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Patterson tells preachers: Don’t use sermon notes

LOUISVILLE, Ky. (BP)–A sermon without sermon notes?

For Paige Patterson, it’s no big deal. The Southeastern Baptist Theological Seminary president told a group of ministers and students April 2 that he gave up preaching from sermon notes long ago. He challenged the group gathered at Southern Baptist Theological Seminary to do likewise.

“You need to be in a situation where you’re able to stand on your feet in any kind of situation and handle the situation as it arises,” said Patterson, who was speaking at a one-day preaching seminar, “Power in the Pulpit,” at the Louisville, Ky., campus.

“You need to learn to think on your feet.”

Patterson said it will take a minister from six months to a year to grow accustomed to preaching without notes.

“It will give you freedom, and it will suggest to your people that you do in fact really know what you’re talking about and that you’re ablaze up there with the presence of the living God,” Patterson said. “I want to put you in a position where … the only crutch you have is the only one you need — the Holy Spirit of God.”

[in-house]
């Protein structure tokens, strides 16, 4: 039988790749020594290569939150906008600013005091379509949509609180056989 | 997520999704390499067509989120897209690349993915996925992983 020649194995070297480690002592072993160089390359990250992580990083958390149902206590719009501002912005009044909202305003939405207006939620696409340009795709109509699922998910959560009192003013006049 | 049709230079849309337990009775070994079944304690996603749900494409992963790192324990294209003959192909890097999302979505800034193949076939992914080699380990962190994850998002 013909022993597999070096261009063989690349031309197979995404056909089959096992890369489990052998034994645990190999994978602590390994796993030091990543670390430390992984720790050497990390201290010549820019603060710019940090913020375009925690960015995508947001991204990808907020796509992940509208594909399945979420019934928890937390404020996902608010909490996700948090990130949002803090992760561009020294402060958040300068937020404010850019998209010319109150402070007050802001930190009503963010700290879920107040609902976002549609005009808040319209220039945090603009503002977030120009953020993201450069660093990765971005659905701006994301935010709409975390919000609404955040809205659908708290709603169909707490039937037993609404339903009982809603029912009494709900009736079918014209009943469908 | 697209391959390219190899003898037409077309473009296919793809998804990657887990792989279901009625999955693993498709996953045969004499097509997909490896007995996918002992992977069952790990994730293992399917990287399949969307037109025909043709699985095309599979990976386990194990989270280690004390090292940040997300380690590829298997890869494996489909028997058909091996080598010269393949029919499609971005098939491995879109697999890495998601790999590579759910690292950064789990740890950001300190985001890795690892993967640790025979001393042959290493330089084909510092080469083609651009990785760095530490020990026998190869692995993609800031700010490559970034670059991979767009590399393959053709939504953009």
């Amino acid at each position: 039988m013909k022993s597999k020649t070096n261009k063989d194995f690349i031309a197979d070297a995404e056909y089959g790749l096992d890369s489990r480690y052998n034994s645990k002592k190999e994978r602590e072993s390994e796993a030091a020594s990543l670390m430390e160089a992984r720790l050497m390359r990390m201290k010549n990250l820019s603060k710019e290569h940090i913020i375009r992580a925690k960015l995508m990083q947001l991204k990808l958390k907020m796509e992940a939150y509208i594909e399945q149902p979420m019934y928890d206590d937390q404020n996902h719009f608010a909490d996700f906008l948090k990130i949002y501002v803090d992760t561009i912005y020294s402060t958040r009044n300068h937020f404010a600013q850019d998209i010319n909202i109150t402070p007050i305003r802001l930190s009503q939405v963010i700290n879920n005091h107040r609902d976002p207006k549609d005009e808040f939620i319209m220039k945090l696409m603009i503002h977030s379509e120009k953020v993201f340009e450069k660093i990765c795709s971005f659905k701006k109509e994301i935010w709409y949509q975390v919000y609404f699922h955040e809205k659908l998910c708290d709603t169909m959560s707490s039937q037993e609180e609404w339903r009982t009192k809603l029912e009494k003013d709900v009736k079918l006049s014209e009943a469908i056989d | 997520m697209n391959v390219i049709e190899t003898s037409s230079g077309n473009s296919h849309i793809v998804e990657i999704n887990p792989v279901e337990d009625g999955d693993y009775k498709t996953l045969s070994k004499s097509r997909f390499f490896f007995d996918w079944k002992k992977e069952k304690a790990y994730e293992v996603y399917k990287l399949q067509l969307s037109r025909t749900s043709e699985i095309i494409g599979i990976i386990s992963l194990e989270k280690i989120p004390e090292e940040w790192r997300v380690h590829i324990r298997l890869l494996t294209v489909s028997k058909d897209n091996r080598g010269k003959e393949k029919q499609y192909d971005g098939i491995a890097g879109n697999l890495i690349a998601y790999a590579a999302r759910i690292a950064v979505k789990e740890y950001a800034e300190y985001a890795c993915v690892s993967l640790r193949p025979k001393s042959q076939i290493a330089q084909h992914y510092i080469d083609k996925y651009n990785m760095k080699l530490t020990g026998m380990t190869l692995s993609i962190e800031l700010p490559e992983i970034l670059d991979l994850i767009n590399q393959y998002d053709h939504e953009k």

So, what should a pastor do if he loses his place in the sermon?

“If you do, just start talking [about] Jesus. You say, ‘Well, it won’t fit [in the sermon].’ Yes, but they always need to hear about Jesus,” Patterson jokingly told the group. “It won’t make any difference if you forget where you are. You say, ‘Well they’ll know.’ Yes, and they’ll pray for their preacher more so that he won’t forget where he is.”

Besides, Patterson said, a message prepared exegetically will allow a minister “to just look down at the text” of the Bible in order to get back on track.

Patterson did say he sometimes uses notes if he must quote a publication or cite a statistic.

Patterson adamantly opposed using another minister’s sermon.

“You’re smart enough to get along without notes when you preach,” he said. “You’re certainly smart enough to get along without using anybody else’s sermon.”

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  • Michael Foust